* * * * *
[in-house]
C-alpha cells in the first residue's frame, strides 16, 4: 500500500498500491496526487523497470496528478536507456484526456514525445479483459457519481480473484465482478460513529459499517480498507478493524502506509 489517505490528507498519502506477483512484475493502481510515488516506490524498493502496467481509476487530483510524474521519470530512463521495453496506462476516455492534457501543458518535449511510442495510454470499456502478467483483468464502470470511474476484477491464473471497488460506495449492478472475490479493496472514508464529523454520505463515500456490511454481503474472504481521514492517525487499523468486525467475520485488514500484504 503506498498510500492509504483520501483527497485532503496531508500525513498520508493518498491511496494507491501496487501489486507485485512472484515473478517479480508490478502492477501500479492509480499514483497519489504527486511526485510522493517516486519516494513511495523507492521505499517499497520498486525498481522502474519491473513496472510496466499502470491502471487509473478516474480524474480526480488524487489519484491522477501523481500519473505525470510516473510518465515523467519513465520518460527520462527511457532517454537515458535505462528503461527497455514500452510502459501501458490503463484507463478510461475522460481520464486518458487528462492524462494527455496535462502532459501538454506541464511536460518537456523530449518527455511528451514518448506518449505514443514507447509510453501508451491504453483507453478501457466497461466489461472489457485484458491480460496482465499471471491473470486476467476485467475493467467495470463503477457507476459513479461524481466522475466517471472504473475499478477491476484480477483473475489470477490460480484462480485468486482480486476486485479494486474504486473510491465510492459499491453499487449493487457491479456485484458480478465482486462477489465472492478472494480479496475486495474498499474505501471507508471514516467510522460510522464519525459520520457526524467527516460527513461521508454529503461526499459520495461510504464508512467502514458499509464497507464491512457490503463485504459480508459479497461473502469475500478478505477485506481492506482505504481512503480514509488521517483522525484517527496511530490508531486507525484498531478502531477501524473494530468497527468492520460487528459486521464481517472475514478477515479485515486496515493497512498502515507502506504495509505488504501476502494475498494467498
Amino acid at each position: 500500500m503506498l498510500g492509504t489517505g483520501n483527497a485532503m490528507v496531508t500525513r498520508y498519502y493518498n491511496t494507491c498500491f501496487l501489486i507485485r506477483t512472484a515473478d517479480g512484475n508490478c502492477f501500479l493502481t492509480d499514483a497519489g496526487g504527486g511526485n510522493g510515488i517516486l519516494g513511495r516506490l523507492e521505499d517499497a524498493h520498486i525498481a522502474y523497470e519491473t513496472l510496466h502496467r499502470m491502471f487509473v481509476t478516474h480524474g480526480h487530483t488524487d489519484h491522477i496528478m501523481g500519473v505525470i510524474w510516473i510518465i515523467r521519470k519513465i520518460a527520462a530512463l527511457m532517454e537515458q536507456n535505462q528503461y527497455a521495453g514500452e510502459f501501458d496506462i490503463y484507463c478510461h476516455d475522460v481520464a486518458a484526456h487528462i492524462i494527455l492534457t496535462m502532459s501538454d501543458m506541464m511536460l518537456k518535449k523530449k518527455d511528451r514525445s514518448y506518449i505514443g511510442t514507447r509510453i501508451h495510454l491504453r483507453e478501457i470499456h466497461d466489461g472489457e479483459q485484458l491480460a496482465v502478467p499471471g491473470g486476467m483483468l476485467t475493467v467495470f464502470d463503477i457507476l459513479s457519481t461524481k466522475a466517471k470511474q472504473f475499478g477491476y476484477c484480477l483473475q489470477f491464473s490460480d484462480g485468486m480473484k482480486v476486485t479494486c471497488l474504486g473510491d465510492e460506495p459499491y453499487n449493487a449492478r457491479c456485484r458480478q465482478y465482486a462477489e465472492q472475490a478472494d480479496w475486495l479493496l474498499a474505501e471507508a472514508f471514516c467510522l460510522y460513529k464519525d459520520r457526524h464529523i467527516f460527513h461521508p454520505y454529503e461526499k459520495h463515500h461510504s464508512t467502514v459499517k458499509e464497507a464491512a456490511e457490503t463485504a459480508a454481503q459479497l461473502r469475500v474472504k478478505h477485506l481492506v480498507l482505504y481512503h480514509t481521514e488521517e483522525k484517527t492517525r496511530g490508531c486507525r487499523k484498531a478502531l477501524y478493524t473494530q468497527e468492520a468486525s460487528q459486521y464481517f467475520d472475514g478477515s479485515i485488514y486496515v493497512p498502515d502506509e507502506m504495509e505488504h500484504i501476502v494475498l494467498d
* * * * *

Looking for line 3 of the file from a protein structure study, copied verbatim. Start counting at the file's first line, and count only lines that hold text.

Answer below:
Amino acid at each position: 500500500m503506498l498510500g492509504t489517505g483520501n483527497a485532503m490528507v496531508t500525513r498520508y498519502y493518498n491511496t494507491c498500491f501496487l501489486i507485485r506477483t512472484a515473478d517479480g512484475n508490478c502492477f501500479l493502481t492509480d499514483a497519489g496526487g504527486g511526485n510522493g510515488i517516486l519516494g513511495r516506490l523507492e521505499d517499497a524498493h520498486i525498481a522502474y523497470e519491473t513496472l510496466h502496467r499502470m491502471f487509473v481509476t478516474h480524474g480526480h487530483t488524487d489519484h491522477i496528478m501523481g500519473v505525470i510524474w510516473i510518465i515523467r521519470k519513465i520518460a527520462a530512463l527511457m532517454e537515458q536507456n535505462q528503461y527497455a521495453g514500452e510502459f501501458d496506462i490503463y484507463c478510461h476516455d475522460v481520464a486518458a484526456h487528462i492524462i494527455l492534457t496535462m502532459s501538454d501543458m506541464m511536460l518537456k518535449k523530449k518527455d511528451r514525445s514518448y506518449i505514443g511510442t514507447r509510453i501508451h495510454l491504453r483507453e478501457i470499456h466497461d466489461g472489457e479483459q485484458l491480460a496482465v502478467p499471471g491473470g486476467m483483468l476485467t475493467v467495470f464502470d463503477i457507476l459513479s457519481t461524481k466522475a466517471k470511474q472504473f475499478g477491476y476484477c484480477l483473475q489470477f491464473s490460480d484462480g485468486m480473484k482480486v476486485t479494486c471497488l474504486g473510491d465510492e460506495p459499491y453499487n449493487a449492478r457491479c456485484r458480478q465482478y465482486a462477489e465472492q472475490a478472494d480479496w475486495l479493496l474498499a474505501e471507508a472514508f471514516c467510522l460510522y460513529k464519525d459520520r457526524h464529523i467527516f460527513h461521508p454520505y454529503e461526499k459520495h463515500h461510504s464508512t467502514v459499517k458499509e464497507a464491512a456490511e457490503t463485504a459480508a454481503q459479497l461473502r469475500v474472504k478478505h477485506l481492506v480498507l482505504y481512503h480514509t481521514e488521517e483522525k484517527t492517525r496511530g490508531c486507525r487499523k484498531a478502531l477501524y478493524t473494530q468497527e468492520a468486525s460487528q459486521y464481517f467475520d472475514g478477515s479485515i485488514y486496515v493497512p498502515d502506509e507502506m504495509e505488504h500484504i501476502v494475498l494467498d